Published on Sustans, August 2012 edition of The Network.
If you believe what you read the tabloids, or some cycling blogs, you might well think there is a war on our roads. Toad of Toad Hall versus the lycra lout. The truth, of course, is that many motorists cycle and many cyclists drive. And we all have an interest in sharing the road safely.
Twenty miles per hour zones are popular with residents and cycling groups. Despite some reports, motorists aren’t as opposed to them as you might think. Ninety- two per cent of IAM members support 20mph speed limits for some areas.
Most drivers naturally lower their speeds in narrow residential streets anyway, as they change their driving according to the environment. That’s one of the reasons why Woonerfs – completely shared roads – in Holland are so successful.
But reducing speed isn’t the only way to fix our road safety problems. A bigger cultural change is needed if we are really going to get accident rates down.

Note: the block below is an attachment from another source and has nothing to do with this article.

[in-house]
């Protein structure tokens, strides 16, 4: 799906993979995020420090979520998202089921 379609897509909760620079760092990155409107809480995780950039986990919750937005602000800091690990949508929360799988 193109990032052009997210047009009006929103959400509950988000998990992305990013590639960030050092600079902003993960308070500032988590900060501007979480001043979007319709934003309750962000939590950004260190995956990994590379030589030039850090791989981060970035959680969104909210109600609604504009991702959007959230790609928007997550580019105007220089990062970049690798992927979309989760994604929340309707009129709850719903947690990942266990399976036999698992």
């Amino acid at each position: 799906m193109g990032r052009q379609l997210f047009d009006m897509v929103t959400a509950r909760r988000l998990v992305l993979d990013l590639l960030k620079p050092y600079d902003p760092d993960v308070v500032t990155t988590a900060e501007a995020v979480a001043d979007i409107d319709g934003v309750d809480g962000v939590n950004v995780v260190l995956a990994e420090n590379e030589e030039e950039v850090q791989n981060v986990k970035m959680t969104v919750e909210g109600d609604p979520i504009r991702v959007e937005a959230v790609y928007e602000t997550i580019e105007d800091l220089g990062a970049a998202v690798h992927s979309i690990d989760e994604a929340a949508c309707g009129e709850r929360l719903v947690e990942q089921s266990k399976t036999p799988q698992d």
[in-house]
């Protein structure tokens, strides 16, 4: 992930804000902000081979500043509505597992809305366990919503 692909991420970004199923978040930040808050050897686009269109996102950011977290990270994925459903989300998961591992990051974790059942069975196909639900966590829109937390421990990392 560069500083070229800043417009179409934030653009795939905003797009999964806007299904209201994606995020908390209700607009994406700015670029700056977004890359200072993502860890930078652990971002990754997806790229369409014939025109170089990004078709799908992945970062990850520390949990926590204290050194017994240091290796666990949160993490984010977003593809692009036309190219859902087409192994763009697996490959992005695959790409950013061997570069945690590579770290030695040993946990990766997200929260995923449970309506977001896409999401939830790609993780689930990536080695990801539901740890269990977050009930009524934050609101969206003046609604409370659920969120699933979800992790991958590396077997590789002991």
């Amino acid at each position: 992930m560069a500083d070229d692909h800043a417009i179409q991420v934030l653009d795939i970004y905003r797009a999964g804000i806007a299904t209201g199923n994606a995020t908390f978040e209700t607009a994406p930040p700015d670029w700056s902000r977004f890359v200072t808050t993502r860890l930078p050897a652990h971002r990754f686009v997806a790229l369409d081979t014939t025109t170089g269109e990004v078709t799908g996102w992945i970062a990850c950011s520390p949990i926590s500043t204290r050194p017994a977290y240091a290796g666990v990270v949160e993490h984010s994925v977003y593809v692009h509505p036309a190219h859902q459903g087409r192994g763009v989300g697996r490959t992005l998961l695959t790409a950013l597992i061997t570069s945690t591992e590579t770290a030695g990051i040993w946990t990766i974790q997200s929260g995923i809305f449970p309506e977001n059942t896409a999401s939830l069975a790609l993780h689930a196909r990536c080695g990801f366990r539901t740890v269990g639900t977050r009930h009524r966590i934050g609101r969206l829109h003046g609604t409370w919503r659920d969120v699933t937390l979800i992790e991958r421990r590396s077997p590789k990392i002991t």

We see tackling poor driving attitudes and skills as the best way to reduce casualties.
For example, ‘failing to look properly’ is a factor in a third of all road accidents, so improving awareness and concentration is likely to save more lives than changing the speed limit.
That’s why in York we are working with the council to give young drivers training that makes them aware of their mistakes and the limitations of their car. This project, part of the IAM’s Momentum young driver initiative aims to change attitudes for life.
Enforcement is also needed. Tackling serious offences should be a top priority.
Five years ago 92 per cent of people convicted of causing death or bodily harm while driving were sentenced to immediate custody, by 2011 the figure had dropped to 53 per cent.
The number of people facing prosecution for causing death by dangerous driving also fell by almost 30 per cent between 2010 to 2011. We need to put pressure on the government to continue to invest in policing and the justice system.
No one group of road users is perfect. In London, some cyclists break 20mph speed limits. Pay a visit to Richmond Park and you’ll see this. Cyclists jumping red lights doesn’t always put others at risk but it does lose drivers’ respect – something that is vital if they are to be seen as equal road users.